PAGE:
After six weeks of waiting for Marcy Holmes Neighborhood Association to respond to a data practices request, property owner Jason Klohs has sued MHNA for violation of the Minnesota Government Data Practices Act.
The data practices request, submitted in early October, sought data relating to MHNA’s expenditures under a contract with the Neighborhood Revitalization Program.
“We want to see how they’ve been handling their money,” Klohs said. “We believe they’re operating incorrectly and possibly against the law.”
Klohs’ attorney, Ryan Ahlberg, said evidence shows MHNA was spending NRP money on employee salaries.
“The state law that authorizes the NRP is specific about what NRP money can be spent on, and paying for the salaries of neighborhood organizers is not one of those things,” Ahlberg said.
Because MHNA is a nonprofit organization under contract with a government entity like the NRP, it would have to release information such as e-mails and written documents that fall under the Minnesota Government Data Practices Act.
Klohs said he’s willing to drop the lawsuit if MHNA releases all pertinent data.
The lawsuit comes after Klohs and the MHNA failed to reach a settlement at a mediation session in October, conducted after Klohs’ attorney filed a formal grievance against MHNA’s bylaws. The bylaws restrict MHNA membership to residents, which Klohs said prevents him and other absentee landlords from having their voices heard.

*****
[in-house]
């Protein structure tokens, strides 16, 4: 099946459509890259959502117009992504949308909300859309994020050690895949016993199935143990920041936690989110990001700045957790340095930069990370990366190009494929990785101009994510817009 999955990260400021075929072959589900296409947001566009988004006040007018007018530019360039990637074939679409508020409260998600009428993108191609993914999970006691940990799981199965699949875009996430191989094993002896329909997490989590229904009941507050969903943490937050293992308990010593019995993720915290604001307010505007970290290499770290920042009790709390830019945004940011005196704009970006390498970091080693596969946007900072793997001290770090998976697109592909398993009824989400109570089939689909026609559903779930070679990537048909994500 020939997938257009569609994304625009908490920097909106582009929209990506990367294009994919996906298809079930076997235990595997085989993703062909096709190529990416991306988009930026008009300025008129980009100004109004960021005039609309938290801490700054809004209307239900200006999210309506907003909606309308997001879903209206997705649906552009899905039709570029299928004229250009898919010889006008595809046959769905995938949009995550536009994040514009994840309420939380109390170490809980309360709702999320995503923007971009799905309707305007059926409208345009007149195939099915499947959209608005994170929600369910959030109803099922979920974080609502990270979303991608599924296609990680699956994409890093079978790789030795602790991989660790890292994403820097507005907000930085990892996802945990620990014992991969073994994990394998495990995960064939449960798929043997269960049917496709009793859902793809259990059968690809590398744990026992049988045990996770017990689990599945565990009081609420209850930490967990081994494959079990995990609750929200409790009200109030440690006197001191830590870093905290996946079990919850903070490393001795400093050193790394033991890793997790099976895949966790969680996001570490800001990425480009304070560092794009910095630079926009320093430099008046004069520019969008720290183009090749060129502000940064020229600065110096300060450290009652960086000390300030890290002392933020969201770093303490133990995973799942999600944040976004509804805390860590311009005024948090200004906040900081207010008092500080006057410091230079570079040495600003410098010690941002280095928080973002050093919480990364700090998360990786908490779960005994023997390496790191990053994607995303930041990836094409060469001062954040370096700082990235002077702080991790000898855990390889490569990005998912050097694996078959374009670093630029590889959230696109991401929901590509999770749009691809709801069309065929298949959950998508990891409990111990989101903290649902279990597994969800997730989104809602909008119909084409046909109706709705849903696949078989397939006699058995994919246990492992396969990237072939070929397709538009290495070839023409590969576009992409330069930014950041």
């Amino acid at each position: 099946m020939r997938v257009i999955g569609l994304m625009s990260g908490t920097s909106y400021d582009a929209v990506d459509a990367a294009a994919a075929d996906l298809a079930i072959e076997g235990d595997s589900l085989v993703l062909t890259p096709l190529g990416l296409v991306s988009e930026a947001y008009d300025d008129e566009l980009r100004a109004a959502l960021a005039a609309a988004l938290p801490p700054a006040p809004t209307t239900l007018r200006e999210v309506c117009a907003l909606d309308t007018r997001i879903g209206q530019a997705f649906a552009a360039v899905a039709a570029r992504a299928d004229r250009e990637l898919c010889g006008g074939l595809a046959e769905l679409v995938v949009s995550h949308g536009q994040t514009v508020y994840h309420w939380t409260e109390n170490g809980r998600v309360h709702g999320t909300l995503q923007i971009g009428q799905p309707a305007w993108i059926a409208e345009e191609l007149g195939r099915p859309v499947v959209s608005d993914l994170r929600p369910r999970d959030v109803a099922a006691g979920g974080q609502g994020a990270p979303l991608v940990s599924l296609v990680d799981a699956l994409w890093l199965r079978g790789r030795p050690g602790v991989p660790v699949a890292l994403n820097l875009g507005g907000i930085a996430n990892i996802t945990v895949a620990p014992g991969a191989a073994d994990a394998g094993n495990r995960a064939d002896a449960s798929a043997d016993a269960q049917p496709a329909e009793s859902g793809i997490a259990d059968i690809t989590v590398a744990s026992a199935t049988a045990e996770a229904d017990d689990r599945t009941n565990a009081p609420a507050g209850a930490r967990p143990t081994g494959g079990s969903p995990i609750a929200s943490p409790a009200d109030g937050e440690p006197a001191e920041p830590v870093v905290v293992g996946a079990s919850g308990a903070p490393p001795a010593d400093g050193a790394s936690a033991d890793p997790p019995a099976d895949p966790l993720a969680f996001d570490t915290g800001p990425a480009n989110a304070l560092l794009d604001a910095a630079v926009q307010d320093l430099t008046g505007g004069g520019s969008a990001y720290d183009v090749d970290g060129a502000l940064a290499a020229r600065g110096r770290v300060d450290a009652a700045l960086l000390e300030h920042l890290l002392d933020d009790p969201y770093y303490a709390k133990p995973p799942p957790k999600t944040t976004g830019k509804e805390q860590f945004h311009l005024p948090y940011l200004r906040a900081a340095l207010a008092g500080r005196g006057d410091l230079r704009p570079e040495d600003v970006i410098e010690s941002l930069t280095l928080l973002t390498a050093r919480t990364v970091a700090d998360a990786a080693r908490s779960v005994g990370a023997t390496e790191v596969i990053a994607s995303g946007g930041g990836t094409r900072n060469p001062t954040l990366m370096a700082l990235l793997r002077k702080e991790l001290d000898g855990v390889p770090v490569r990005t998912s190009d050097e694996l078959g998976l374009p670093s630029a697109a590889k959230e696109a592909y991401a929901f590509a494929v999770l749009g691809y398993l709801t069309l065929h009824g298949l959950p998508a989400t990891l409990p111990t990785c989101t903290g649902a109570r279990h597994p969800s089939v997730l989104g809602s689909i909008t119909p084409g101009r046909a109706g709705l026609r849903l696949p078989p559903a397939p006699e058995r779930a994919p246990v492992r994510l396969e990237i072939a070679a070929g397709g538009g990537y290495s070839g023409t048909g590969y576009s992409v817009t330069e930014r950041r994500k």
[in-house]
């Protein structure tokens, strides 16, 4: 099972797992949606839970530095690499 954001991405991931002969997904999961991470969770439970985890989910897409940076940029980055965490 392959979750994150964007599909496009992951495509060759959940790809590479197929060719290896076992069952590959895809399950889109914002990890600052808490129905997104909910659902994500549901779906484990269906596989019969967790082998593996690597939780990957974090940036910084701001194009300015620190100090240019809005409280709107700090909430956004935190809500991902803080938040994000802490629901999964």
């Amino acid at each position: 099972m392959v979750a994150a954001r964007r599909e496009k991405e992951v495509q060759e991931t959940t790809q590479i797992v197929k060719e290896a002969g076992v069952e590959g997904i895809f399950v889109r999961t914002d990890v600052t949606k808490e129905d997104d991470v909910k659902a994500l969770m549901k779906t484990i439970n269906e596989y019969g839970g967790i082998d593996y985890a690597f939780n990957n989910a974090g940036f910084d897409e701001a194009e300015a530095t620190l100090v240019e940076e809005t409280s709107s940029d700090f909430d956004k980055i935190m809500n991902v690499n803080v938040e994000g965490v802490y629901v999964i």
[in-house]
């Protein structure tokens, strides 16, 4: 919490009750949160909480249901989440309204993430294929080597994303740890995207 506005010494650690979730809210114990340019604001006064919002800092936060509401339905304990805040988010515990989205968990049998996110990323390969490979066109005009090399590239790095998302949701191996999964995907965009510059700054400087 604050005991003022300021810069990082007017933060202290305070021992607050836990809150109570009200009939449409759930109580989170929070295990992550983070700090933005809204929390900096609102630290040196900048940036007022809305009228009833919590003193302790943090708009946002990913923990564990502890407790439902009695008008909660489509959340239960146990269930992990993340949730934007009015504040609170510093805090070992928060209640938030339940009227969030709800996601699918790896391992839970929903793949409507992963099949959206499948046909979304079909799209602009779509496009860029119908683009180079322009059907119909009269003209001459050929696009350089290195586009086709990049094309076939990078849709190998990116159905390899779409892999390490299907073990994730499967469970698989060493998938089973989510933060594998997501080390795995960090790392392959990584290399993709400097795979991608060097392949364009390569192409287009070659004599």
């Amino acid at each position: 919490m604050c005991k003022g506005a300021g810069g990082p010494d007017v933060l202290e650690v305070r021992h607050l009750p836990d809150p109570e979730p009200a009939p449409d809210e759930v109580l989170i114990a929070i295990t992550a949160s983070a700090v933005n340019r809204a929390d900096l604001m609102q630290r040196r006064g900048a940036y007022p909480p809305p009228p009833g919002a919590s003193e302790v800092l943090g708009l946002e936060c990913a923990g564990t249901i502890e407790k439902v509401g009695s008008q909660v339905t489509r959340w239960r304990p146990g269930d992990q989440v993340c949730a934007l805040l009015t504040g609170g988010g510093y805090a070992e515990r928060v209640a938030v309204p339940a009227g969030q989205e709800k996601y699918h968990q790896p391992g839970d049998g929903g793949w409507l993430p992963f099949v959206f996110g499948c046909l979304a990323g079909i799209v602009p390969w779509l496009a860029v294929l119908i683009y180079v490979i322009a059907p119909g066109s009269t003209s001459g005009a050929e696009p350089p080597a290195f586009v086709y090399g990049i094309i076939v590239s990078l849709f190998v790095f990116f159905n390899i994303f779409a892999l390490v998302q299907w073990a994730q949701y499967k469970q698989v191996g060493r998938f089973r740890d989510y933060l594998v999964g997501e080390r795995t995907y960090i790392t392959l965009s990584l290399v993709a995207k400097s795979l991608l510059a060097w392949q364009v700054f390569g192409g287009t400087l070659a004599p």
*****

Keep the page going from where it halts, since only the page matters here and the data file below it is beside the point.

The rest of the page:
“This would go away if we could be part of the neighborhood,” he said. “They could make a simple rule change and this would go away.”
MHNA President Arvonne Fraser, who was served the lawsuit papers Thursday night, declined to comment because she didn’t know what the situation was, she said. But she said MHNA “sent [Klohs] to NRP because it’s public information that’s available.”
Fraser also acknowledged that part of the issue is previous disagreements with Klohs over MHNA’s bylaws.
“You have to be a resident of the neighborhood because it’s a neighborhood association,” Fraser said.
“It’s like in elections,” she said. “If you’re going to vote in an election in the United States, you vote where you live.”
Fraser also suggested that the only way to settle the issue is if landlords live in the neighborhood. She said she doesn’t know what MHNA’s next steps will be besides working on getting an attorney Monday.
MHNA Executive Director Melissa Bean and Ward 3 Councilwoman Diane Hofstede declined to comment on the issue.